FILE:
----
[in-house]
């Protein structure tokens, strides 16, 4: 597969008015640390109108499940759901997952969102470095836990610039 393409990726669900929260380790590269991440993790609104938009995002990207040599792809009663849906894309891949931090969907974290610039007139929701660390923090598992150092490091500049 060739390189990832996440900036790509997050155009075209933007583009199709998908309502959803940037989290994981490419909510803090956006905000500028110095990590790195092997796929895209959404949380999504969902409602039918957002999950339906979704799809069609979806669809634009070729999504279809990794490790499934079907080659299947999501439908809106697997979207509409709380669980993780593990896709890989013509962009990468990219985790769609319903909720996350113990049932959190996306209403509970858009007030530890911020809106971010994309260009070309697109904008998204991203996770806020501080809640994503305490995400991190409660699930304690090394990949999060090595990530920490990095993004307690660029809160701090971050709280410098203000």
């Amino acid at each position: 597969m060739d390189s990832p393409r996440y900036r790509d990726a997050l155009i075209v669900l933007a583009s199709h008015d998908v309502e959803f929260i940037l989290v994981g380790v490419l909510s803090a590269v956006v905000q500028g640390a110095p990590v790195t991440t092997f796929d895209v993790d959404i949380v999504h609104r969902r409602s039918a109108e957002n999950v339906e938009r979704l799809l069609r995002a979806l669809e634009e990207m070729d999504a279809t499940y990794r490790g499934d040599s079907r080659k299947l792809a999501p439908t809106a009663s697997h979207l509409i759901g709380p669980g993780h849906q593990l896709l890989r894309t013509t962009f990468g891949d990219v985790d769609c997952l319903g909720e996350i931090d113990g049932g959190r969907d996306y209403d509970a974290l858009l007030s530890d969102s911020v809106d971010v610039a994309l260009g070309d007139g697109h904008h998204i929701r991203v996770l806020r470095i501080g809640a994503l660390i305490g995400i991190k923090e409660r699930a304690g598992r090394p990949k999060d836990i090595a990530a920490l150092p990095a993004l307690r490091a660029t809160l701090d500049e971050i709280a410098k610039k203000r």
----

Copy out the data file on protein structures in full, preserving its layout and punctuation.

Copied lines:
[in-house]
């Protein structure tokens, strides 16, 4: 597969008015640390109108499940759901997952969102470095836990610039 393409990726669900929260380790590269991440993790609104938009995002990207040599792809009663849906894309891949931090969907974290610039007139929701660390923090598992150092490091500049 060739390189990832996440900036790509997050155009075209933007583009199709998908309502959803940037989290994981490419909510803090956006905000500028110095990590790195092997796929895209959404949380999504969902409602039918957002999950339906979704799809069609979806669809634009070729999504279809990794490790499934079907080659299947999501439908809106697997979207509409709380669980993780593990896709890989013509962009990468990219985790769609319903909720996350113990049932959190996306209403509970858009007030530890911020809106971010994309260009070309697109904008998204991203996770806020501080809640994503305490995400991190409660699930304690090394990949999060090595990530920490990095993004307690660029809160701090971050709280410098203000």
């Amino acid at each position: 597969m060739d390189s990832p393409r996440y900036r790509d990726a997050l155009i075209v669900l933007a583009s199709h008015d998908v309502e959803f929260i940037l989290v994981g380790v490419l909510s803090a590269v956006v905000q500028g640390a110095p990590v790195t991440t092997f796929d895209v993790d959404i949380v999504h609104r969902r409602s039918a109108e957002n999950v339906e938009r979704l799809l069609r995002a979806l669809e634009e990207m070729d999504a279809t499940y990794r490790g499934d040599s079907r080659k299947l792809a999501p439908t809106a009663s697997h979207l509409i759901g709380p669980g993780h849906q593990l896709l890989r894309t013509t962009f990468g891949d990219v985790d769609c997952l319903g909720e996350i931090d113990g049932g959190r969907d996306y209403d509970a974290l858009l007030s530890d969102s911020v809106d971010v610039a994309l260009g070309d007139g697109h904008h998204i929701r991203v996770l806020r470095i501080g809640a994503l660390i305490g995400i991190k923090e409660r699930a304690g598992r090394p990949k999060d836990i090595a990530a920490l150092p990095a993004l307690r490091a660029t809160l701090d500049e971050i709280a410098k610039k203000r």